"Huh?" Baxter never knew what the hell I was talking about, which evened the score a little bit regarding my inability to translate his habitual mixed metaphors into English. Trumpower got a laugh out of it, though. He had a good sense of humor, even if teasing him about his last name apparently was a bad idea now.
"Never mind, Bax." I finally glanced at my phone, and it buzzed again. It was the sheriff calling. I did not answer immediately. "You guys have any idea why Daltry might be calling me? He knew I had a date with a few beers."
"No idea," Trumpower said. "He doesn't have to check in with me before he calls detectives."
Skinny was standing, but wobbly. His nose was swollen, but the blood stream had slowed to a trickle. For a peacenik, Ollie hits pretty goddamned hard. Trumpower had the man's head tilted back. "You need an ambulance, sir?" Trumpower, as always, was a professional.
"No," Skinny said softly, through a lot of drool. "I need a lawyer. I am going to sue detective man here. For false arrest! I was defending myself!"
"Be sure to tell your lawyer you pulled a knife on me," I said. "That will impress him. The judge will love that shit, too."
"Or her," Tuck said, grinning.
"You assumed the lawyer would be a him, Ed," Tuck said. "Not cool." He dates a lawyer.
"Or her," I said, nodding. "Duly noted."
Skinny got agitated. "Hey, what about my ride? My Harley, man..."
"We'll take care of it, sir." Baxter grinned. "Saw that when we were coming in. Real nice."
"Better not scratch it up!"
"We will be very careful."
I looked at Bax. "You thought I was in here fighting for my life and took a minute to admire a motorcycle?"
"Just noticed it, is all," Bax said. "Couldn't help it. It's sweeter than a pancake in heaven."
The road deputies hauled out the combatants after we discussed combining our eventual reports. I sat at the bar, not at all looking forward to writing my eventual report, and Tuck turned off Fox News and gave me my beer.
"Damn, Ed, for a man who professes to dislike violence, you are awfully damned good at it."
"I kind of have to be."
"You are snake-quick, my man, snake-quick. Had those bastards under control in no time." Tuck ran a handkerchief across the pearls of sweat on his forehead. "Thanks for handling that, man. I thought I was going to have to shoot someone. That would fuck up my perfect record. So, drinks are on me today."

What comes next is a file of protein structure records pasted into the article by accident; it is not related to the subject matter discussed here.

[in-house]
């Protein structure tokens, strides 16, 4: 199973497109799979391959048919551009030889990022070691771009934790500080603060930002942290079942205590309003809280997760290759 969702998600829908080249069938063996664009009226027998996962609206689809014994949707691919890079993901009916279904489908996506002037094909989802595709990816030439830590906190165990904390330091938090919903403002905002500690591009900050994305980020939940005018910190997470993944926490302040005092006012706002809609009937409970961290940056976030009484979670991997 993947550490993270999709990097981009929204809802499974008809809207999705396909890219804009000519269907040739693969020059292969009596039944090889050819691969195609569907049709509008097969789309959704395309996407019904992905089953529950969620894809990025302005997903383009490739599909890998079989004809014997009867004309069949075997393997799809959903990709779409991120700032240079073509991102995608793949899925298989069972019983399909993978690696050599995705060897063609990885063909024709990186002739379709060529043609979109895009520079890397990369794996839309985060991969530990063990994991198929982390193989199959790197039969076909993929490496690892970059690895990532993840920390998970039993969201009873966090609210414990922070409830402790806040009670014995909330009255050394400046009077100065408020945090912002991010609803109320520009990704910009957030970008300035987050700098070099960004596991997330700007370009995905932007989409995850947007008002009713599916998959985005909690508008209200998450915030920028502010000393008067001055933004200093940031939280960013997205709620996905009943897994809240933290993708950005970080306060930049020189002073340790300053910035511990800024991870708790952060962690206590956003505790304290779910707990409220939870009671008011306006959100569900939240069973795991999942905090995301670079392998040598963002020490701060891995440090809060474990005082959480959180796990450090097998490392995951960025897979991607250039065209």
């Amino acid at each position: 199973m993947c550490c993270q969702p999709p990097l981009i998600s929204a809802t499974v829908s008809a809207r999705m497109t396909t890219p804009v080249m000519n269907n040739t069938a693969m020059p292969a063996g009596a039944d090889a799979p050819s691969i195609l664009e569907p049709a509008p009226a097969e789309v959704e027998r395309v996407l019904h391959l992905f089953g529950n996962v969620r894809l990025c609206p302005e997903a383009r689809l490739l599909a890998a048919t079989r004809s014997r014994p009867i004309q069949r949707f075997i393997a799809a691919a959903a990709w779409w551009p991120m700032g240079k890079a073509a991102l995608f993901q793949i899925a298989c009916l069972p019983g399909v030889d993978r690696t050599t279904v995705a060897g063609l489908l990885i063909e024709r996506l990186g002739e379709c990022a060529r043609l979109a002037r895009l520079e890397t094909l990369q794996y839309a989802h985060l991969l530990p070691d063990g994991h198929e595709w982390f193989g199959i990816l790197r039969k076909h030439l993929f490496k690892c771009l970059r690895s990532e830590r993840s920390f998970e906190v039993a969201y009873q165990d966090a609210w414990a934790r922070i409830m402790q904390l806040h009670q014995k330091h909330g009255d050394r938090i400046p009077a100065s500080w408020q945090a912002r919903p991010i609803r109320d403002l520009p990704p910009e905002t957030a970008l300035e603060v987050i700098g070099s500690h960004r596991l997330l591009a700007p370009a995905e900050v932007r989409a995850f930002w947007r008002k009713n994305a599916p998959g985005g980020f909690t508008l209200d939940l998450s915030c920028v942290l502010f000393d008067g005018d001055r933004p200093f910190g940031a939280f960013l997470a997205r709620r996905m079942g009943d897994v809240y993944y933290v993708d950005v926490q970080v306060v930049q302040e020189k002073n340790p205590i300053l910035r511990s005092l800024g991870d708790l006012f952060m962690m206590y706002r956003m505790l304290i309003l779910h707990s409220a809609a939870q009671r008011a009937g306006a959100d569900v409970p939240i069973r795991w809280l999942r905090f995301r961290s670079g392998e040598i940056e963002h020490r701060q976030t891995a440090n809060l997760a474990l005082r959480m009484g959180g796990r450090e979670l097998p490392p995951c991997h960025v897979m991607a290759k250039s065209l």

"Thanks, bud." I took a sip, nodding in appreciation. "And I'll keep my mouth shut about the shotgun."
Then I called Sheriff Daltry.
"Ed, I like it when my people answer on the first ring or two." "Sorry, John," I said. "I was hugging a big gay guy."
"Just joking, sort of." I tried to sound like I didn't want to flush the phone down the toilet, but I don't think I succeeded. An actor, I ain't. "Little bit of a fracas here at Tucker's Bar and Grill, and I had my hands full of skinny dumbass and angry gay guy. They got in a fight. Road patrol came and mopped up, no one hurt bad. Skinny stranger took a hard punch in the nose, not from me, by the way. I thought it was broken, but maybe it's not. It stopped bleeding bad, anyway, and he didn't want an ambulance. Stranger pulled a knife and was professionally subdued at gunpoint."
"Any of that shit on body cams?"
For a sheriff who always worries about what might show up on a deputy's body cam, Daltry was forever saying such things out loud and forgetting he might be on speakerphone, or that calls can be recorded. "No," I said. "Road guys got here after all was quiet."
"Good. You hurt?"
"Not a scratch. I'll type it all up tonight."
"Sure, Ed. OK." John Daltry is a bit of an asshole, but he knows the job we do, so he didn't ride me any further. "Listen, we have a detective from Columbus coming here on a missing person case. Teen girl, pretty blonde, I hear, and the cops think she might have come our way. I want you to help out on this end."
I do not like the words "missing teen girl." They were not words I ever wanted to hear again.
"Why does this Columbus cop think the kid was coming here?"
"I don't know, Ed. Maybe they suspect foul play, maybe the girl knows someone around here. We'll know when we know. In the meantime, I'd like you to assist."
This excerpt ends on page 14 of the hardcover edition.
Monday we begin the book The Bombay Prince by Sujata Massey.